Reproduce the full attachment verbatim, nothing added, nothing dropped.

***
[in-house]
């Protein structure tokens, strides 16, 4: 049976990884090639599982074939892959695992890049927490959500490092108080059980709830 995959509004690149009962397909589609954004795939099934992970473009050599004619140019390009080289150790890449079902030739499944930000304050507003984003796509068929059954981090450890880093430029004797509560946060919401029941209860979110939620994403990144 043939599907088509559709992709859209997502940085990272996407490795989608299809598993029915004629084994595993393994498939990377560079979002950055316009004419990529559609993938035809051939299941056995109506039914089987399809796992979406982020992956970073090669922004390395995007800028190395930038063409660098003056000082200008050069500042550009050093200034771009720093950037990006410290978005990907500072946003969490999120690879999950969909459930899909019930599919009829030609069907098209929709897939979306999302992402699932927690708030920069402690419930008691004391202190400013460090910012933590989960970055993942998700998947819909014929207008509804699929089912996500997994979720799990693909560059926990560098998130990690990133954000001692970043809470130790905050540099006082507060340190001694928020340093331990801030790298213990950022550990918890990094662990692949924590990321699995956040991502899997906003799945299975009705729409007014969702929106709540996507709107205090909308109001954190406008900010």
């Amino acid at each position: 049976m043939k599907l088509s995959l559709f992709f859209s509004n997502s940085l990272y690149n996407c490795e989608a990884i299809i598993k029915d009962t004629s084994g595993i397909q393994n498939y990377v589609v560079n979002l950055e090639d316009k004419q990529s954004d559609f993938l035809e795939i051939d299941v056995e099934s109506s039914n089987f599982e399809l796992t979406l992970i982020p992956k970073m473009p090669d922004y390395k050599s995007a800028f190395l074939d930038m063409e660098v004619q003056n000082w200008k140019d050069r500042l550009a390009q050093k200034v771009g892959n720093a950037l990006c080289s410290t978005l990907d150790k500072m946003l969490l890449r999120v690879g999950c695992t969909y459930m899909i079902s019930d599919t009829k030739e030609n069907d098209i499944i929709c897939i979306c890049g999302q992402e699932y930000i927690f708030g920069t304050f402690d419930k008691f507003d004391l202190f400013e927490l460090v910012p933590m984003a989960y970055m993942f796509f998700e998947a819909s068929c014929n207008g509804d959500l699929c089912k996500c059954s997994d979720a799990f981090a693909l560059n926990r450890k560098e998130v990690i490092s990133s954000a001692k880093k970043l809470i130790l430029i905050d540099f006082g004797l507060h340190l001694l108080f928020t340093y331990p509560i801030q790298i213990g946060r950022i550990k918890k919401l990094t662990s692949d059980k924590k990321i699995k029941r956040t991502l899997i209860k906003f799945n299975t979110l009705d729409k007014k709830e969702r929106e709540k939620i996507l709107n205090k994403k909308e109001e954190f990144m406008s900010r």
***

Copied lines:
[in-house]
């Protein structure tokens, strides 16, 4: 049976990884090639599982074939892959695992890049927490959500490092108080059980709830 995959509004690149009962397909589609954004795939099934992970473009050599004619140019390009080289150790890449079902030739499944930000304050507003984003796509068929059954981090450890880093430029004797509560946060919401029941209860979110939620994403990144 043939599907088509559709992709859209997502940085990272996407490795989608299809598993029915004629084994595993393994498939990377560079979002950055316009004419990529559609993938035809051939299941056995109506039914089987399809796992979406982020992956970073090669922004390395995007800028190395930038063409660098003056000082200008050069500042550009050093200034771009720093950037990006410290978005990907500072946003969490999120690879999950969909459930899909019930599919009829030609069907098209929709897939979306999302992402699932927690708030920069402690419930008691004391202190400013460090910012933590989960970055993942998700998947819909014929207008509804699929089912996500997994979720799990693909560059926990560098998130990690990133954000001692970043809470130790905050540099006082507060340190001694928020340093331990801030790298213990950022550990918890990094662990692949924590990321699995956040991502899997906003799945299975009705729409007014969702929106709540996507709107205090909308109001954190406008900010």
């Amino acid at each position: 049976m043939k599907l088509s995959l559709f992709f859209s509004n997502s940085l990272y690149n996407c490795e989608a990884i299809i598993k029915d009962t004629s084994g595993i397909q393994n498939y990377v589609v560079n979002l950055e090639d316009k004419q990529s954004d559609f993938l035809e795939i051939d299941v056995e099934s109506s039914n089987f599982e399809l796992t979406l992970i982020p992956k970073m473009p090669d922004y390395k050599s995007a800028f190395l074939d930038m063409e660098v004619q003056n000082w200008k140019d050069r500042l550009a390009q050093k200034v771009g892959n720093a950037l990006c080289s410290t978005l990907d150790k500072m946003l969490l890449r999120v690879g999950c695992t969909y459930m899909i079902s019930d599919t009829k030739e030609n069907d098209i499944i929709c897939i979306c890049g999302q992402e699932y930000i927690f708030g920069t304050f402690d419930k008691f507003d004391l202190f400013e927490l460090v910012p933590m984003a989960y970055m993942f796509f998700e998947a819909s068929c014929n207008g509804d959500l699929c089912k996500c059954s997994d979720a799990f981090a693909l560059n926990r450890k560098e998130v990690i490092s990133s954000a001692k880093k970043l809470i130790l430029i905050d540099f006082g004797l507060h340190l001694l108080f928020t340093y331990p509560i801030q790298i213990g946060r950022i550990k918890k919401l990094t662990s692949d059980k924590k990321i699995k029941r956040t991502l899997i209860k906003f799945n299975t979110l009705d729409k007014k709830e969702r929106e709540k939620i996507l709107n205090k994403k909308e109001e954190f990144m406008s900010r």